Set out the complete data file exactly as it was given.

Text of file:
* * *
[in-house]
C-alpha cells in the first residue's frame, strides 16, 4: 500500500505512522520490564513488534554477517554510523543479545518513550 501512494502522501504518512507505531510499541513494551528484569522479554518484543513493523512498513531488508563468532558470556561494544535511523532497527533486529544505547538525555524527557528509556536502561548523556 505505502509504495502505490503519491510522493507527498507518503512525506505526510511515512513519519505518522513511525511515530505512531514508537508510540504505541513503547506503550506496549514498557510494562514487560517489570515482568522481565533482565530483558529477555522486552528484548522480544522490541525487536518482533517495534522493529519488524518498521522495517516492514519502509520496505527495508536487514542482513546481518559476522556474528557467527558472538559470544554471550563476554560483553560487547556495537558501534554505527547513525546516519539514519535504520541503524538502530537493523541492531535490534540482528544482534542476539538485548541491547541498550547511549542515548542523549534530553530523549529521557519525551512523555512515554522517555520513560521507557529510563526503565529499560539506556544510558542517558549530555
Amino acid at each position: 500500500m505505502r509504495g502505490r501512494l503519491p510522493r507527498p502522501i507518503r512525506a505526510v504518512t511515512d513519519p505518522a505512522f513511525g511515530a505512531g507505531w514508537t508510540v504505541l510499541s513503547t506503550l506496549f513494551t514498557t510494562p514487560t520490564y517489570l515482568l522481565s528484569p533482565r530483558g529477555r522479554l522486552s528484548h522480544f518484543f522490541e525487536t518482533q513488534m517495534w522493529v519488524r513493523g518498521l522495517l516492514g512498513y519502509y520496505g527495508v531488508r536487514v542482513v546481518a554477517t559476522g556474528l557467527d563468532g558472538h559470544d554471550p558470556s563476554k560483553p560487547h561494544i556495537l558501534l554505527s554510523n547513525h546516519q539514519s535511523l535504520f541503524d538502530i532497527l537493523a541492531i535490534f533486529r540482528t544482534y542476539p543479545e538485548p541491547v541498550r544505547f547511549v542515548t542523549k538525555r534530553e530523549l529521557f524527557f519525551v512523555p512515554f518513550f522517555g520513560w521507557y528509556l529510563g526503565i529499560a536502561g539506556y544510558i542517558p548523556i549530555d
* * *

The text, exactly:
[in-house]
C-alpha cells in the first residue's frame, strides 16, 4: 500500500505512522520490564513488534554477517554510523543479545518513550 501512494502522501504518512507505531510499541513494551528484569522479554518484543513493523512498513531488508563468532558470556561494544535511523532497527533486529544505547538525555524527557528509556536502561548523556 505505502509504495502505490503519491510522493507527498507518503512525506505526510511515512513519519505518522513511525511515530505512531514508537508510540504505541513503547506503550506496549514498557510494562514487560517489570515482568522481565533482565530483558529477555522486552528484548522480544522490541525487536518482533517495534522493529519488524518498521522495517516492514519502509520496505527495508536487514542482513546481518559476522556474528557467527558472538559470544554471550563476554560483553560487547556495537558501534554505527547513525546516519539514519535504520541503524538502530537493523541492531535490534540482528544482534542476539538485548541491547541498550547511549542515548542523549534530553530523549529521557519525551512523555512515554522517555520513560521507557529510563526503565529499560539506556544510558542517558549530555
Amino acid at each position: 500500500m505505502r509504495g502505490r501512494l503519491p510522493r507527498p502522501i507518503r512525506a505526510v504518512t511515512d513519519p505518522a505512522f513511525g511515530a505512531g507505531w514508537t508510540v504505541l510499541s513503547t506503550l506496549f513494551t514498557t510494562p514487560t520490564y517489570l515482568l522481565s528484569p533482565r530483558g529477555r522479554l522486552s528484548h522480544f518484543f522490541e525487536t518482533q513488534m517495534w522493529v519488524r513493523g518498521l522495517l516492514g512498513y519502509y520496505g527495508v531488508r536487514v542482513v546481518a554477517t559476522g556474528l557467527d563468532g558472538h559470544d554471550p558470556s563476554k560483553p560487547h561494544i556495537l558501534l554505527s554510523n547513525h546516519q539514519s535511523l535504520f541503524d538502530i532497527l537493523a541492531i535490534f533486529r540482528t544482534y542476539p543479545e538485548p541491547v541498550r544505547f547511549v542515548t542523549k538525555r534530553e530523549l529521557f524527557f519525551v512523555p512515554f518513550f522517555g520513560w521507557y528509556l529510563g526503565i529499560a536502561g539506556y544510558i542517558p548523556i549530555d